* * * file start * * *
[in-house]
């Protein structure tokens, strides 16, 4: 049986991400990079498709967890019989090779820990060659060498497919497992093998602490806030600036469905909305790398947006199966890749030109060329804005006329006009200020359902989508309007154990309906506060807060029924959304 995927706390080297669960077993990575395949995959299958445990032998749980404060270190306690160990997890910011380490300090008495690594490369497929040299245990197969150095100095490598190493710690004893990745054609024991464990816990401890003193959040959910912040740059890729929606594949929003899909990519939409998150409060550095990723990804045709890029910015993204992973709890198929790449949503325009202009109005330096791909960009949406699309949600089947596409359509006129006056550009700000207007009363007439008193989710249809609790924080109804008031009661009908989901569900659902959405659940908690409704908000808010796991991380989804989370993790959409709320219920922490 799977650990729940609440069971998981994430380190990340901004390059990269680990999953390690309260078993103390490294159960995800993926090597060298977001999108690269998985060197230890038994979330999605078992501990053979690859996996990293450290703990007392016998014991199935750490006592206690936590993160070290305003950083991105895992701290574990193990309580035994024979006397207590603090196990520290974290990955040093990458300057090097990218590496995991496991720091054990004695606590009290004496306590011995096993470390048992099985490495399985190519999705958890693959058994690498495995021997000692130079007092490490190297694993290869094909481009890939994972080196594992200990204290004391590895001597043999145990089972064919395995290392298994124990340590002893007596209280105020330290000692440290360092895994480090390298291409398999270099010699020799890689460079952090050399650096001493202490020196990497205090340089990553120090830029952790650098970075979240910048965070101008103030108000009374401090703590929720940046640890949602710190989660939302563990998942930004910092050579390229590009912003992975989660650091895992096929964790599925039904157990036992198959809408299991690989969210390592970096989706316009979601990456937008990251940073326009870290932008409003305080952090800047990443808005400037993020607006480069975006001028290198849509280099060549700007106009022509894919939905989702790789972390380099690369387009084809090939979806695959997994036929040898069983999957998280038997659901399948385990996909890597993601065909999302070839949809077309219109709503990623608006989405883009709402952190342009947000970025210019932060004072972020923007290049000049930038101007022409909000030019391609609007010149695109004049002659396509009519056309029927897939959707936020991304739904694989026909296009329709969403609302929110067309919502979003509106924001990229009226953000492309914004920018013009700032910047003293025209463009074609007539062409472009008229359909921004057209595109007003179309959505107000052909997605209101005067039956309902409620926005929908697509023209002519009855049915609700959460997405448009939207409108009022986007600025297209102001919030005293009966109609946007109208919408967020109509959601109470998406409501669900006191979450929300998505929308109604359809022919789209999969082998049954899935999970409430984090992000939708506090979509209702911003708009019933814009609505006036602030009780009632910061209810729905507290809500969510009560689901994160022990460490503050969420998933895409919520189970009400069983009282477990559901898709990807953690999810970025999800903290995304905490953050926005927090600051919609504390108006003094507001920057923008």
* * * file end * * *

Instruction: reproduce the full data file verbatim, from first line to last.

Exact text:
[in-house]
């Protein structure tokens, strides 16, 4: 049986991400990079498709967890019989090779820990060659060498497919497992093998602490806030600036469905909305790398947006199966890749030109060329804005006329006009200020359902989508309007154990309906506060807060029924959304 995927706390080297669960077993990575395949995959299958445990032998749980404060270190306690160990997890910011380490300090008495690594490369497929040299245990197969150095100095490598190493710690004893990745054609024991464990816990401890003193959040959910912040740059890729929606594949929003899909990519939409998150409060550095990723990804045709890029910015993204992973709890198929790449949503325009202009109005330096791909960009949406699309949600089947596409359509006129006056550009700000207007009363007439008193989710249809609790924080109804008031009661009908989901569900659902959405659940908690409704908000808010796991991380989804989370993790959409709320219920922490 799977650990729940609440069971998981994430380190990340901004390059990269680990999953390690309260078993103390490294159960995800993926090597060298977001999108690269998985060197230890038994979330999605078992501990053979690859996996990293450290703990007392016998014991199935750490006592206690936590993160070290305003950083991105895992701290574990193990309580035994024979006397207590603090196990520290974290990955040093990458300057090097990218590496995991496991720091054990004695606590009290004496306590011995096993470390048992099985490495399985190519999705958890693959058994690498495995021997000692130079007092490490190297694993290869094909481009890939994972080196594992200990204290004391590895001597043999145990089972064919395995290392298994124990340590002893007596209280105020330290000692440290360092895994480090390298291409398999270099010699020799890689460079952090050399650096001493202490020196990497205090340089990553120090830029952790650098970075979240910048965070101008103030108000009374401090703590929720940046640890949602710190989660939302563990998942930004910092050579390229590009912003992975989660650091895992096929964790599925039904157990036992198959809408299991690989969210390592970096989706316009979601990456937008990251940073326009870290932008409003305080952090800047990443808005400037993020607006480069975006001028290198849509280099060549700007106009022509894919939905989702790789972390380099690369387009084809090939979806695959997994036929040898069983999957998280038997659901399948385990996909890597993601065909999302070839949809077309219109709503990623608006989405883009709402952190342009947000970025210019932060004072972020923007290049000049930038101007022409909000030019391609609007010149695109004049002659396509009519056309029927897939959707936020991304739904694989026909296009329709969403609302929110067309919502979003509106924001990229009226953000492309914004920018013009700032910047003293025209463009074609007539062409472009008229359909921004057209595109007003179309959505107000052909997605209101005067039956309902409620926005929908697509023209002519009855049915609700959460997405448009939207409108009022986007600025297209102001919030005293009966109609946007109208919408967020109509959601109470998406409501669900006191979450929300998505929308109604359809022919789209999969082998049954899935999970409430984090992000939708506090979509209702911003708009019933814009609505006036602030009780009632910061209810729905507290809500969510009560689901994160022990460490503050969420998933895409919520189970009400069983009282477990559901898709990807953690999810970025999800903290995304905490953050926005927090600051919609504390108006003094507001920057923008």